Early predictors of white matter microstructure in the adult brain

Thesis event information

Date and time of the thesis defence

Place of the thesis defence

Auditorium 1, Building PT1 of the Department of Psychiatry (Peltolantie 17), Oulu

Topic of the dissertation

Early predictors of white matter microstructure in the adult brain

Doctoral candidate

M.D., M.Sc. Lassi Björnholm

Faculty and unit

University of Oulu Graduate School, Faculty of Medicine, The Research Unit of Clinical Neuroscience

Subject of study



Professor Jay Giedd, University of California, San Diego, California, USA


Docent Juha Nikkinen, University of Oulu

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Early predictors of white matter microstructure in the adult brain

The foundations for the brain’s structural organisation are laid already during prenatal life. External and internal signals interact to guide brain development in axonal growth, myelination and pruning, but also seem to programme long-term epigenetic effects which may only appear later in life. Altered neurodevelopment has been linked with psychiatric conditions and other states of compromised health. This work focuses on white matter, a brain structure that has received relatively little attention in research on typical and altered neurodevelopment. White matter constitutes about half of the human brain’s volume, and its axonal pathways provide conduction and modulation of signals across brain regions. The variation in the structural features of white matter in association with early-life factors, as well as interpretation of brain imaging findings is, however, far from resolved.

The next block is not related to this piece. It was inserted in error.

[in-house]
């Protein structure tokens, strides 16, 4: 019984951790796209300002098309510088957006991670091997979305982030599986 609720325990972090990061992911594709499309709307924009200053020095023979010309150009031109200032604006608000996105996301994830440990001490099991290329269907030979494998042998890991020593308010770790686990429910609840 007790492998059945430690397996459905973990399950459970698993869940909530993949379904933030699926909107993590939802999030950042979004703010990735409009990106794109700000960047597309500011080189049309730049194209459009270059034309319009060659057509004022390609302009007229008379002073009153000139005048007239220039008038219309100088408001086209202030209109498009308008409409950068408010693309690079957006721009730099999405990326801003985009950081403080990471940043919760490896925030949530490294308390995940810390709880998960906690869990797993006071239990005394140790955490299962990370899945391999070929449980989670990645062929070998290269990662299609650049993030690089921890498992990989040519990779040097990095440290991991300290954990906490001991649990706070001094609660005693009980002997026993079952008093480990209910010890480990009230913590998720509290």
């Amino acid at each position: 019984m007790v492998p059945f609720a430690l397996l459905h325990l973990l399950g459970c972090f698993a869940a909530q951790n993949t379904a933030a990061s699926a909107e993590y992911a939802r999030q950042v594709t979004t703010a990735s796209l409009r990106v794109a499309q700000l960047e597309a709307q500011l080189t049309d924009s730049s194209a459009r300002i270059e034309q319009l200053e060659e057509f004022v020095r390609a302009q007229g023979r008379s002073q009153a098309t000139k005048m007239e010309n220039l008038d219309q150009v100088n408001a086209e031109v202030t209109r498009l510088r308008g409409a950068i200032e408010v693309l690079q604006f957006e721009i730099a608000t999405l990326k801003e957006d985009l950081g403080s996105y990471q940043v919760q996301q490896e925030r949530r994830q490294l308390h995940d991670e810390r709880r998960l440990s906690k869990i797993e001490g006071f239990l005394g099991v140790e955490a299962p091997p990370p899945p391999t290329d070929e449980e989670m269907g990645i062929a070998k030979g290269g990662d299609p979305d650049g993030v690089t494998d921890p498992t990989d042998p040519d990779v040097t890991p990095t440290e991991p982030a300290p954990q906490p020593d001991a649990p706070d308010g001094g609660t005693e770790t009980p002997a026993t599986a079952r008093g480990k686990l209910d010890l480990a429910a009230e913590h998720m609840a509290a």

This work studies associations between prenatal factors and brain white matter structural features from childhood to early adulthood. White matter structural correlates of sex, prenatal maternal BMI and cigarette smoking are studied in five cohort samples from different countries. Statistical models are adjusted for important prenatal and later-life covariates. The structural features of main white matter tracts, including the corpus callosum (CC), are studied using mutually complementary metrics of multimodal brain magnetic resonance imaging (MRI).

The findings in the CC showed, first, a correlation between MRI relaxometry measures and small-calibre axons and second, sexual dimorphism in myelination in the midsagittal CC. Prenatal maternal BMI and cigarette smoking were observed to be associated with structural alterations of white matter tracts in adolescence and early adulthood, but with inconclusive replication across cohorts at different ages. These findings indicate that early-life factors are associated with alterations of white matter structure in offspring during the first decades of life, and thus pinpoint the importance of health support during pregnancy. The findings also emphasise the importance of considering the exposures as part of the wider socioeconomic environment.
Last updated: 23.1.2024